"Paul Brown," says her friend, Della Woodall, wearing church finery as she stands behind a lectern. A long pause follows her words. Nobody here knows Paul Brown. Nobody's ever heard of him. But in silence they contemplate his name, and for a brief moment he isn't forgotten anymore. 

"Date of birth: March 6, 1954," Woodall continues. "Date of death: Nov. 2, 2011. Age: 57." Another pause. Then the mourners, all eight of them, make the same intonation: "May he rest in peace."

They'll never speak of how he died, or why he's now on this list of the forgotten, even though some here have learned those facts from the morgue. This is to merely recognize that he, like the others on the list, is now missing from the world.

"Matthew Wilson," she continues. "Feb. 22, 1970. Date of death: Nov. 20, 2011. Age: 41."

Again, a pause. "May he rest in peace."

James Gallagher. Nora Adams. Gerald Freedman. Cornelius Wright. Duncan Cameron. Thomas Webb Jr. A couple dozen more names follow. Some barely middle-aged. Others in their 90s. 

Finally, the list comes down to the last of the deceased. "Baby Boy Watson," Woodall says. "Aug. 9, 2011." Alive so briefly he didn't even get a name.

The group then sings a hymn. "Bind us together, Lord, with ties that cannot be broken," it goes. It's almost a plea that those still here don't wind up as lonely as those on that list.

When the hymn ends, Woodall says, "Let us now offer a quiet moment of silence for the souls of those we are especially remembering today." And the room falls still.


A few years ago, some parishioners at St. Christopher's-St. Paul's Episcopal Church, on West McNichols near Grand River, heard that the county morgue had a lot of unclaimed bodies, found out that the burials were being handled by this funeral home, and called to ask if they could perform a memorial service for each of the deceased now and then. The problem was, there were just too many dead to honor.

But Betsy Deak, Perry's operations manager, thought their idea was beautiful. Years of working here, combined with her own spiritual beliefs, incline her to emphasize each deceased person's individuality, even if the body is so far gone nobody could tell who that individual was.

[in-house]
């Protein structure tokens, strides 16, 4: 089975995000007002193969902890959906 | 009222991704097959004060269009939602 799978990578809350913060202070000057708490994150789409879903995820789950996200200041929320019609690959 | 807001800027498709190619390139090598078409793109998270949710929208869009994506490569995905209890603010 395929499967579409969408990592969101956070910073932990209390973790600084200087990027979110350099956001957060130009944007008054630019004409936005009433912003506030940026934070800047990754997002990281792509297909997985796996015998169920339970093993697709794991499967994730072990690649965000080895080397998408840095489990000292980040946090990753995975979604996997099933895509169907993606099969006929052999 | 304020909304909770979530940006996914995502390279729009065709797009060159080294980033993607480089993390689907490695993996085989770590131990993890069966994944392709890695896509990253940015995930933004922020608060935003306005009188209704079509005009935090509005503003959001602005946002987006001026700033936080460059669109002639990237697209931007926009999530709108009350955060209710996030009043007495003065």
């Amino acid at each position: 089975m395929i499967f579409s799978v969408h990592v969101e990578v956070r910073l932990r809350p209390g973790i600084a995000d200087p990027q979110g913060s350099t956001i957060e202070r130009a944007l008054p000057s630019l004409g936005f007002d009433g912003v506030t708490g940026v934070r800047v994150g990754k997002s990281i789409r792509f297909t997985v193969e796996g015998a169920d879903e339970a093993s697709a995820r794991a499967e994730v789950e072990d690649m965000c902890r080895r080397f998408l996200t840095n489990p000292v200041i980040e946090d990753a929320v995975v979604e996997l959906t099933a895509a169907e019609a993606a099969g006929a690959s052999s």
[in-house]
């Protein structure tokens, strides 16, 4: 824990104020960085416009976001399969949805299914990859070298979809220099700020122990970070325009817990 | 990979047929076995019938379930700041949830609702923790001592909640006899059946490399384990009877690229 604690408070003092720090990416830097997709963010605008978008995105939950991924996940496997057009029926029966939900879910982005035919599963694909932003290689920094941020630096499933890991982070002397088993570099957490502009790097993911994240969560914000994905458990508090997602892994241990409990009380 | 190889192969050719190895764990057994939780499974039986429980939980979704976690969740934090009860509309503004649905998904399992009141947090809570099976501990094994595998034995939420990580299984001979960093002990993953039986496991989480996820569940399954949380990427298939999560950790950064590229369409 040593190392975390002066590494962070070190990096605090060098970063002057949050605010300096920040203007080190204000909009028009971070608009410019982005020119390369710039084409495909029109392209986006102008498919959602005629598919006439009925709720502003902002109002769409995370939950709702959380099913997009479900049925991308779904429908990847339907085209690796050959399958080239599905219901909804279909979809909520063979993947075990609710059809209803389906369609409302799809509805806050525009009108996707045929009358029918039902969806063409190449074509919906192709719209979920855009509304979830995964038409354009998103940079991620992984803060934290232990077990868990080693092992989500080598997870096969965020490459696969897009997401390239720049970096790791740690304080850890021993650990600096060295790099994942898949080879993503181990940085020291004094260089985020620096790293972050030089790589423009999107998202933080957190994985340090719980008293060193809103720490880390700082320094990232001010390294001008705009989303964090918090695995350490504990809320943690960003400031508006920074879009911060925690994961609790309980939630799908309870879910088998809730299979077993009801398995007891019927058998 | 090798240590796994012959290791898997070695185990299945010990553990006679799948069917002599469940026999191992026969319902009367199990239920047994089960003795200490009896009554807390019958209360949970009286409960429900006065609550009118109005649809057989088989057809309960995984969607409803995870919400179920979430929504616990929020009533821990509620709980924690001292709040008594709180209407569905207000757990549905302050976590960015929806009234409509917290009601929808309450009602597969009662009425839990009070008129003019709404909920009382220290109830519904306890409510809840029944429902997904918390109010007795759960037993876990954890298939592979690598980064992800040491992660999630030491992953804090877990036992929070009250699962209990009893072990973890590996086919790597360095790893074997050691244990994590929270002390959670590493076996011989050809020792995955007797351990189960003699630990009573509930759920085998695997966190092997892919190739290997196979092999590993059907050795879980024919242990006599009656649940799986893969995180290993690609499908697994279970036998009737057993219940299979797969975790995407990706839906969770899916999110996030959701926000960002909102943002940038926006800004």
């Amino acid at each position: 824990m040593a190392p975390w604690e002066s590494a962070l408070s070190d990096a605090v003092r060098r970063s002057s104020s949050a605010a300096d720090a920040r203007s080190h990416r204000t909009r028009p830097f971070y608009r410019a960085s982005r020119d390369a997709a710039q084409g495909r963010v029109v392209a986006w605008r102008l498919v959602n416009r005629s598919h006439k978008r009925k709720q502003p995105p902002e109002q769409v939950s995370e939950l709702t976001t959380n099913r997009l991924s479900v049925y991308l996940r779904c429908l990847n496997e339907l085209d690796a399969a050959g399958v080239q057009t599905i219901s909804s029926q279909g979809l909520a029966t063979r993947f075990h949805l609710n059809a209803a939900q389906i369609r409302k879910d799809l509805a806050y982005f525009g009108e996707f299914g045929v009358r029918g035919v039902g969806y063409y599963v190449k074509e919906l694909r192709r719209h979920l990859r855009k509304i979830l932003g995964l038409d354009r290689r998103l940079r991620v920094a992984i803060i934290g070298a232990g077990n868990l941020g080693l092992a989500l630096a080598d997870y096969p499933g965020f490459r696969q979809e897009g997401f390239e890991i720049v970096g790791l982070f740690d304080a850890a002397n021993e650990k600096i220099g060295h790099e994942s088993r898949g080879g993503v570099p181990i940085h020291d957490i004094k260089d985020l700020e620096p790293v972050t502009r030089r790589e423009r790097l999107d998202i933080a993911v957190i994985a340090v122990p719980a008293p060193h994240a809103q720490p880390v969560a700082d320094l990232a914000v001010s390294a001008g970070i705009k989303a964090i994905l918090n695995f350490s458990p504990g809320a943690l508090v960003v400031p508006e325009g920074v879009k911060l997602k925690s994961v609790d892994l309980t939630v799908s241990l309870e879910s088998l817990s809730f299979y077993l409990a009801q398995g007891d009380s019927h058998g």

"The sights, the smells, are very graphic," says Deak, 61. "And yet I never ever looked at one of those people that I don't think this is someone's baby, somebody's little boy, somebody's someone. And if it were my family, this is how I'd want them to be treated."

The unclaimed wind up with the cheapest burial — unembalmed in a pine box, batched in sets of four that are buried together at a west side cemetery. 

With such an anonymous final rest, the least they could do, she figured, is recognize them in a thoughtful ceremony. They named it "A Celebration of Friends."

"I like the idea that, seven years down the road, if someone calls and says, 'Oh, I just found my uncle,' I can say we had a service for him, we recognized him at the service, we read his name, a candle was lit, a bell was sounded, a flower was dedicated to him," Deak says. "And what's more, when he was buried, prayers were said for him. It was respectful, and it was dignified."

This same small group has gathered here monthly for almost four years now. Sometimes a stranger will walk in and sit with the group, drawn by its meaning. But most often it's just these few, keeping the faith alone.

"When she mentioned it to me, I just got so full, 'cause I said, 'How can somebody not have anybody to acknowledge them?'" says the 67-year-old Woodall. "That's how I really became involved. It just touched my heart. All of these people on that list ..."